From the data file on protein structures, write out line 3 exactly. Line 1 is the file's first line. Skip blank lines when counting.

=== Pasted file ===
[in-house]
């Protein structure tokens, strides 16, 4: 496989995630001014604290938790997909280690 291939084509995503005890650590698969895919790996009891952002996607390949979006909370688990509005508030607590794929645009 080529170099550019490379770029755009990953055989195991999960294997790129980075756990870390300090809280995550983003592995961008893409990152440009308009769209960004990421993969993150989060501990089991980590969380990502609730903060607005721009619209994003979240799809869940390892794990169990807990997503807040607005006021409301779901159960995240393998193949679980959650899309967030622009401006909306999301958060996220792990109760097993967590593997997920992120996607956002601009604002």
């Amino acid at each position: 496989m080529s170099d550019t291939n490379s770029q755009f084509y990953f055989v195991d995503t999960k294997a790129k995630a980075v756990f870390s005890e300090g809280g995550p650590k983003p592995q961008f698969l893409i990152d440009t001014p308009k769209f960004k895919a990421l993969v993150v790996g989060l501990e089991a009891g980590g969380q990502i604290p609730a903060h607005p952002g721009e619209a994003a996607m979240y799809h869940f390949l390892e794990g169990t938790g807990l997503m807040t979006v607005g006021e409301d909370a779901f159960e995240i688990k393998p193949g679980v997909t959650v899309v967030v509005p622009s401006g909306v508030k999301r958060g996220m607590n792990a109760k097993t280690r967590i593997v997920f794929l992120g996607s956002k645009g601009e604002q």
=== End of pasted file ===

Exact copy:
């Amino acid at each position: 496989m080529s170099d550019t291939n490379s770029q755009f084509y990953f055989v195991d995503t999960k294997a790129k995630a980075v756990f870390s005890e300090g809280g995550p650590k983003p592995q961008f698969l893409i990152d440009t001014p308009k769209f960004k895919a990421l993969v993150v790996g989060l501990e089991a009891g980590g969380q990502i604290p609730a903060h607005p952002g721009e619209a994003a996607m979240y799809h869940f390949l390892e794990g169990t938790g807990l997503m807040t979006v607005g006021e409301d909370a779901f159960e995240i688990k393998p193949g679980v997909t959650v899309v967030v509005p622009s401006g909306v508030k999301r958060g996220m607590n792990a109760k097993t280690r967590i593997v997920f794929l992120g996607s956002k645009g601009e604002q």